sigh. i can’t keep this up. it’s two weeks old by now anyway. who can sustain this focused level of frustrated rage for so long. not me anymore (thankfully). i’ve long since let it die back down to its usual layer of barely smoldering ash but this draft continue to languish, growing further furry layers of word mold (25 to be exact).

today my computer thinks i’m in shrewsbury, pennsylvania. so now my inner voice keeps repeating ‘shrewwwsbury’ in a shrill voice. at least one part of me continues its valiant efforts to lighten the mood.

does anyone even write blogs like this anymore. where a person just spews out unfiltered content. i miss those. it seems as if they are long gone from the internet. now everything is so painstakingly curated to the point where it ends up being completely banal. social media is an easy target for blame, of course. it started out unfiltered, but then everyone became self-conscious, comparing their lives to those of their ‘friends’ and not wanting to seem less cool or fulfilled, not to mention the growing paranoia about offending anyone for fear of public shaming. because social media is now the public forum. meanwhile irl we’re all silently ambling around ignoring each other. strangers don’t talk to each other out there, but online they shred each other to pieces. also, now apparently if you’re outed for anything online your offline life is also officially ruined.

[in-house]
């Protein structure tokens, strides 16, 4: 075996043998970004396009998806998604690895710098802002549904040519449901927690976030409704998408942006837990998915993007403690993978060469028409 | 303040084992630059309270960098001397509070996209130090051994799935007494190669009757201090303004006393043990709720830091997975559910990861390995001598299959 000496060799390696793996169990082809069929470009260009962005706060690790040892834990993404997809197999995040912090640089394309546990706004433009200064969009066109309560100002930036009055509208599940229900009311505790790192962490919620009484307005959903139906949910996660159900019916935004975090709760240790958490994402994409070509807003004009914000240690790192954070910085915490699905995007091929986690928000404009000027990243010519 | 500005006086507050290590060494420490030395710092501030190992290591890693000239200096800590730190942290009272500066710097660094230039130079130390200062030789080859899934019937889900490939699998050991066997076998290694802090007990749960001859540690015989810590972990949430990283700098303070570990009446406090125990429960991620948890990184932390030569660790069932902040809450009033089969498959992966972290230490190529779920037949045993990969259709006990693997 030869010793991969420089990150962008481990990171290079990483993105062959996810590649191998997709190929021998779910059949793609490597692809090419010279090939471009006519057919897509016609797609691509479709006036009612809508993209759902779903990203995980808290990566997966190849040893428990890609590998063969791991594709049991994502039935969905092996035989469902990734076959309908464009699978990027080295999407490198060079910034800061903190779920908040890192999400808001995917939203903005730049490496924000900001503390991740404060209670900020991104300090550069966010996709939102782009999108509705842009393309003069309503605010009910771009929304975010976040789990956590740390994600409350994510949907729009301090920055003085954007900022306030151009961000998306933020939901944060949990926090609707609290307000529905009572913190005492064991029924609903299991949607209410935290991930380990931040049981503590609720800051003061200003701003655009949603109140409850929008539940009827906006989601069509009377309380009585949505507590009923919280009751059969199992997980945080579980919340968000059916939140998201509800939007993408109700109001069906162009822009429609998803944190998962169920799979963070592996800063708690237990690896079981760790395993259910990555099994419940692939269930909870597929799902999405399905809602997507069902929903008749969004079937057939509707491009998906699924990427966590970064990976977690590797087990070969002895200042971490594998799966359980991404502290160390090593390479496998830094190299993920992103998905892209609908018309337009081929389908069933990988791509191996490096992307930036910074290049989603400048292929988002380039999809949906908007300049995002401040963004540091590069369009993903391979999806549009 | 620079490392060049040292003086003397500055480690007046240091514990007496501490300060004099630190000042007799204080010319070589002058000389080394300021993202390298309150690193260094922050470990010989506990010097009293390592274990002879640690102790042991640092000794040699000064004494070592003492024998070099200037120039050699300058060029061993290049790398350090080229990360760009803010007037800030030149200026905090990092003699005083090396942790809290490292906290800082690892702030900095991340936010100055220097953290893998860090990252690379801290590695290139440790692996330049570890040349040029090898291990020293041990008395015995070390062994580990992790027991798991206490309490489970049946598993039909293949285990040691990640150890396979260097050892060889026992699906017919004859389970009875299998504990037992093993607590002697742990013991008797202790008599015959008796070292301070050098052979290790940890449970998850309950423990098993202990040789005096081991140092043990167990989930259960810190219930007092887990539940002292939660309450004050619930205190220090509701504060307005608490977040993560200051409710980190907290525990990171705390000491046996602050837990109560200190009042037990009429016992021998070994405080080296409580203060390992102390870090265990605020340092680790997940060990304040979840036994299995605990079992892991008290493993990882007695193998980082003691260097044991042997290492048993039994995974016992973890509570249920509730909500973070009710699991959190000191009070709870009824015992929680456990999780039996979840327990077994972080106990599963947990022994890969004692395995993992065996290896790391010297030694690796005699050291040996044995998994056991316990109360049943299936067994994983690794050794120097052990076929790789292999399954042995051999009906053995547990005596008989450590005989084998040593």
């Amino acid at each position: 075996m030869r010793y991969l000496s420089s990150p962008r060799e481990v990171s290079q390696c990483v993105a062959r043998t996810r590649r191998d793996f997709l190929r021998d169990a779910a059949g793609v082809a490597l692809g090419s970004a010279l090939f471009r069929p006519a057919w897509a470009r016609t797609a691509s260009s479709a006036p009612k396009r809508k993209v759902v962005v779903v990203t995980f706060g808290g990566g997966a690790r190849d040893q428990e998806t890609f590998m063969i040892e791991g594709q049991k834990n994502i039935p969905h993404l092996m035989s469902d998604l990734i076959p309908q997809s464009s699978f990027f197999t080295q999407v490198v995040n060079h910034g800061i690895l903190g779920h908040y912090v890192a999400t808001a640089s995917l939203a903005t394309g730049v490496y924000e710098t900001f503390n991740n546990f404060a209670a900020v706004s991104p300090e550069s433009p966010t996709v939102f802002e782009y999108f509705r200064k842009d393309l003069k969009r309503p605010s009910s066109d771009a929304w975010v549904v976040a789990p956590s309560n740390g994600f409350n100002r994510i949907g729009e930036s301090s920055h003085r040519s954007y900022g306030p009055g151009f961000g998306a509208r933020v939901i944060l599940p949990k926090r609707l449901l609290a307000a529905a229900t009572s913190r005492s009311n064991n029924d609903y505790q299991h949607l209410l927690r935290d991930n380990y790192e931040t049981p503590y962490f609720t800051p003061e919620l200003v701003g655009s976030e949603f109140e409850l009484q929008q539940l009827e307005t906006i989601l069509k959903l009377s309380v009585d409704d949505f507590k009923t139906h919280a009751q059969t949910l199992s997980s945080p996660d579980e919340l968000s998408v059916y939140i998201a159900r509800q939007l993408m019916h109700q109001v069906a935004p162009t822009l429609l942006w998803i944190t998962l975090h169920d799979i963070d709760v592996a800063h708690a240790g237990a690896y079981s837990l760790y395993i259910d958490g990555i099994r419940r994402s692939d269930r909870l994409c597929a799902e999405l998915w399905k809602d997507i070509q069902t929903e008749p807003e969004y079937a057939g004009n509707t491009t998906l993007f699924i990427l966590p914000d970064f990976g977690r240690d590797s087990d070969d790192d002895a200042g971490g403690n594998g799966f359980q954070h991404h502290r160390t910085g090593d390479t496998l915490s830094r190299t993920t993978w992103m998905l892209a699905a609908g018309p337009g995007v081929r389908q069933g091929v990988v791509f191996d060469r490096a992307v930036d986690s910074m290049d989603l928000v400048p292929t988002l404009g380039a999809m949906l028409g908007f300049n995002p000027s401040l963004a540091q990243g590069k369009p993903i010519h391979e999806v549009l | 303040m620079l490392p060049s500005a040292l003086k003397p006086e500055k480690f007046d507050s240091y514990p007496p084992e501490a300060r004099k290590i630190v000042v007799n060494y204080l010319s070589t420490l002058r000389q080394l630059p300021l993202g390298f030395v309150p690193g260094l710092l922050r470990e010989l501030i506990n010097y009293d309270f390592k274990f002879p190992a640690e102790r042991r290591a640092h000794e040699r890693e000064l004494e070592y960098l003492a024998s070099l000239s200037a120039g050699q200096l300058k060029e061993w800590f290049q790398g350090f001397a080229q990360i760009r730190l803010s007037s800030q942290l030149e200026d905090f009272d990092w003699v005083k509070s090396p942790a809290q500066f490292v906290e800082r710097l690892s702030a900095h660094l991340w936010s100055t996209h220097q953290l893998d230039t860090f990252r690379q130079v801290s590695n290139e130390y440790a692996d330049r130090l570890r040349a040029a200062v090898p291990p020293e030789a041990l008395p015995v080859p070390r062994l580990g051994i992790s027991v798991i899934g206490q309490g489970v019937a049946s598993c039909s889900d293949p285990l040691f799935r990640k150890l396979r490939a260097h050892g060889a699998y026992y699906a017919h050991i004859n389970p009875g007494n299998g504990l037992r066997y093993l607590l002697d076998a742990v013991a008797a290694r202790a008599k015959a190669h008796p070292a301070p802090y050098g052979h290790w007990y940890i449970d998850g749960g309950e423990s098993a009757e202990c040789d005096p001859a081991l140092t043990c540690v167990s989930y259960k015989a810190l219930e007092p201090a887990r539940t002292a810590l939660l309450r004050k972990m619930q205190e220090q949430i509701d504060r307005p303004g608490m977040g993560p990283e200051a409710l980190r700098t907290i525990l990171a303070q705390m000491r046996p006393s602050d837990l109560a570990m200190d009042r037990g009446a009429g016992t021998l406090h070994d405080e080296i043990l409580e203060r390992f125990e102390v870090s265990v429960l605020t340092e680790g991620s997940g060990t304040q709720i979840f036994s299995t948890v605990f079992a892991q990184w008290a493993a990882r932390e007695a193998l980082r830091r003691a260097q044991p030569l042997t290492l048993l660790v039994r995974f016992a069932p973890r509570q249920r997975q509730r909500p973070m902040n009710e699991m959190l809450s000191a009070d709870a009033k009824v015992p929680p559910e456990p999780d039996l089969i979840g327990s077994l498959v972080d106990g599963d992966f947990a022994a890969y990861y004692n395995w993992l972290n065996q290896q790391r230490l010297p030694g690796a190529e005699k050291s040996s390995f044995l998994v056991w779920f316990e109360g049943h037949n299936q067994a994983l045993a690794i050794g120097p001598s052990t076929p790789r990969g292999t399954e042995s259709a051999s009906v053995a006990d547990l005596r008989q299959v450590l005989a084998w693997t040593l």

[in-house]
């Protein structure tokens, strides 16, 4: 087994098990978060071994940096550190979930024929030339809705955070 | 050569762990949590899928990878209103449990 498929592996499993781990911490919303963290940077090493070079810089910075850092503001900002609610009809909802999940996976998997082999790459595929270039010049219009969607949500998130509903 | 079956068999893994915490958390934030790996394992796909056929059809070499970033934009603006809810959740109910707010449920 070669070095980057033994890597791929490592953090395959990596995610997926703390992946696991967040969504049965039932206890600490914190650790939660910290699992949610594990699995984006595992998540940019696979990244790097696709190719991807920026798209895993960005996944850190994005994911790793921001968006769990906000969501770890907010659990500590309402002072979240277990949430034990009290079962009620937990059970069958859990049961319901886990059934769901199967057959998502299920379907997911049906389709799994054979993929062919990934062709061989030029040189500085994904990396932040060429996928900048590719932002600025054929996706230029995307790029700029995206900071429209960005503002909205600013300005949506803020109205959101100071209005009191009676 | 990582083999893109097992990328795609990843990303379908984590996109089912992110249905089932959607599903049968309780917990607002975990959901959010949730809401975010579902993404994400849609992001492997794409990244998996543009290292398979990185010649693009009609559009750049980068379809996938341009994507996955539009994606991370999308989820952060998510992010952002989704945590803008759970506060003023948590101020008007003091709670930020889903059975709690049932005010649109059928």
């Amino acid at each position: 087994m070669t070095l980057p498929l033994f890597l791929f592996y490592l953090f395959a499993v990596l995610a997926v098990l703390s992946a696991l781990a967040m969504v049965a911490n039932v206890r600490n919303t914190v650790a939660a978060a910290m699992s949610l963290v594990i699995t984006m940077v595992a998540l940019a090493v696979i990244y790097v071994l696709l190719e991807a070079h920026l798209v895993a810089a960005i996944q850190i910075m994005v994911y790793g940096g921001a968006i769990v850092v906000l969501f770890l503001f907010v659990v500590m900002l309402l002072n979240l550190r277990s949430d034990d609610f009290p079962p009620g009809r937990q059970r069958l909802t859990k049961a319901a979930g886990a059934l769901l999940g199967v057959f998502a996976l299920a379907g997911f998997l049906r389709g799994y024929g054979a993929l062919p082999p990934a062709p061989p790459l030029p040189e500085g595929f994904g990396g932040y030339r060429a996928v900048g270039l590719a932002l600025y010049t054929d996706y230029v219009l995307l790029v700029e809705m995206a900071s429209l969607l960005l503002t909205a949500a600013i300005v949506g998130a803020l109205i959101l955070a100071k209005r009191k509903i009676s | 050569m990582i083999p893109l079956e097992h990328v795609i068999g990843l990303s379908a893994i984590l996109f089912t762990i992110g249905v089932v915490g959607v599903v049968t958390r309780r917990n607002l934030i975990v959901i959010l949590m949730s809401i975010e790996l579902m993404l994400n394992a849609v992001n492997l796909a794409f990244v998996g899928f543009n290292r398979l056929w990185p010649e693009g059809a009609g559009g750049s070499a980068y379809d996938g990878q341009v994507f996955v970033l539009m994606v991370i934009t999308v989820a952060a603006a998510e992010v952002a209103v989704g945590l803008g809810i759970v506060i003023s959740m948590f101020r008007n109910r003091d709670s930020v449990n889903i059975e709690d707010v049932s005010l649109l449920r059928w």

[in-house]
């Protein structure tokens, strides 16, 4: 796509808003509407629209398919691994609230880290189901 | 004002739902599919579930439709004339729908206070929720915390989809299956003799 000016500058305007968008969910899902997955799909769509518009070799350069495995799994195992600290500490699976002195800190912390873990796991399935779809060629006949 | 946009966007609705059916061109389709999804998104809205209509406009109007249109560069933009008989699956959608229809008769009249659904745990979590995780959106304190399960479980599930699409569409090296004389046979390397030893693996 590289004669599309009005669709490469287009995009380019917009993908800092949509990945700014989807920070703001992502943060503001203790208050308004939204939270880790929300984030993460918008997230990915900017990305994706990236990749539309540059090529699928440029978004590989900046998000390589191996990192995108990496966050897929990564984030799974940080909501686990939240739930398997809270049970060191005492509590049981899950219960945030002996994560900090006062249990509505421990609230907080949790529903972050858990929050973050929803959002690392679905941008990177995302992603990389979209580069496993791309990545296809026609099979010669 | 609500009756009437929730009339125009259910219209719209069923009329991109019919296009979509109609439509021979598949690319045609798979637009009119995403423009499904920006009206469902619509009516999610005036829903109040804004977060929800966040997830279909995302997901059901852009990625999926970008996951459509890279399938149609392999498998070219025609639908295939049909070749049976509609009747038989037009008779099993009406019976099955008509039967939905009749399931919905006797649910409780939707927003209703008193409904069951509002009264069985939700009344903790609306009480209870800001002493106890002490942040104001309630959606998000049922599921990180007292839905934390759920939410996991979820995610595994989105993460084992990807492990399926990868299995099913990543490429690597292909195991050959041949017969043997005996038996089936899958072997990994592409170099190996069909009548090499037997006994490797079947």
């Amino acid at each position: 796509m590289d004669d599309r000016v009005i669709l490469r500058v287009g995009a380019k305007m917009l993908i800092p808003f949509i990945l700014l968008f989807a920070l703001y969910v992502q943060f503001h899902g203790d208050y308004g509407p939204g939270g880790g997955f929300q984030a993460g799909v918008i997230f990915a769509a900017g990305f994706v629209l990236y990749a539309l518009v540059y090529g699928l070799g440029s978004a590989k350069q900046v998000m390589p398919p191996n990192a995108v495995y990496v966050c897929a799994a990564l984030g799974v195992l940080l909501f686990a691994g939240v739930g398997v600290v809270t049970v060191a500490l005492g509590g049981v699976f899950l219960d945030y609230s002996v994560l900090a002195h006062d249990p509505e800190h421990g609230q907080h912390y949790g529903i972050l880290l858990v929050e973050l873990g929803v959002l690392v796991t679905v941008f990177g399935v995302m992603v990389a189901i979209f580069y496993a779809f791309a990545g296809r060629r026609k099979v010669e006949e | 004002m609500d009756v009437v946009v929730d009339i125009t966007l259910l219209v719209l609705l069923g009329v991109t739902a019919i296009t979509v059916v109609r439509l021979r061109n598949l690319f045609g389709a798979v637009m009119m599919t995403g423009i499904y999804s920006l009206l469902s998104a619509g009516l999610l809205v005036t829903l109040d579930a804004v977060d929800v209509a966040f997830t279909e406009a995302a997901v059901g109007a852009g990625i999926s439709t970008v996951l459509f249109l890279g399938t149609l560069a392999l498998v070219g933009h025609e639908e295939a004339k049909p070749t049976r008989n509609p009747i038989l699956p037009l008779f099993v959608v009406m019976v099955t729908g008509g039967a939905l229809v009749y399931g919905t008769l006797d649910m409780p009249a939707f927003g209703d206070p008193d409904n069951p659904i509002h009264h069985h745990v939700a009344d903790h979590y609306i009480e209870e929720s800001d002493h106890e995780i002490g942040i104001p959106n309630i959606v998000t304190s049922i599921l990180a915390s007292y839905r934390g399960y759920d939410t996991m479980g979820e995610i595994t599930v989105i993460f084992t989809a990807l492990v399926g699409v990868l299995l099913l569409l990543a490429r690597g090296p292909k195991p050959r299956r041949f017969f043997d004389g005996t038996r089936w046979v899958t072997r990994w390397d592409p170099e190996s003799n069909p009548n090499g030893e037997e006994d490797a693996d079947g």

when will these two worlds fully merge, or have they already. for some perhaps, while others of us have one foot in each world and as they each pull away from us our legs slowly descend into a painful involuntary full side split position before eventually…what…we break in half? or fall into the void between the two worlds? and what might that space look like. can we perhaps set up some type of shelter down there and just sort of squat together as a growing community of disenchanted outsiders? i’d be up for that. (no cars allowed, of course).

elm – on golden wings

scorn — exodus

emma ruth rundle ‘medusa’

friday at black marsh and environs

Black Marsh Wildlands Area, Edgemere, Maryland, USA. © 2017 S. D. Stewart

Black Marsh Wildlands Area, Edgemere, Maryland, USA. © 2017 S. D. Stewart

Little Blue Heron at Black Marsh Wildlands Area, Edgemere, Maryland, USA. © 2017 S. D. Stewart

Little Blue Heron at Black Marsh Wildlands Area, Edgemere, Maryland, USA. © 2017 S. D. Stewart

Eastern Box Turtle at North Point State Park, Edgemere, Maryland, USA. © 2017 S. D. Stewart

Eastern Box Turtle at North Point State Park, Edgemere, Maryland, USA. © 2017 S. D. Stewart

Rose Pink (Sabatia angularis) at North Point State Park, Edgemere, Maryland, USA. © 2017 S. D. Stewart

Rose Pink (Sabatia angularis) at North Point State Park, Edgemere, Maryland, USA. © 2017 S. D. Stewart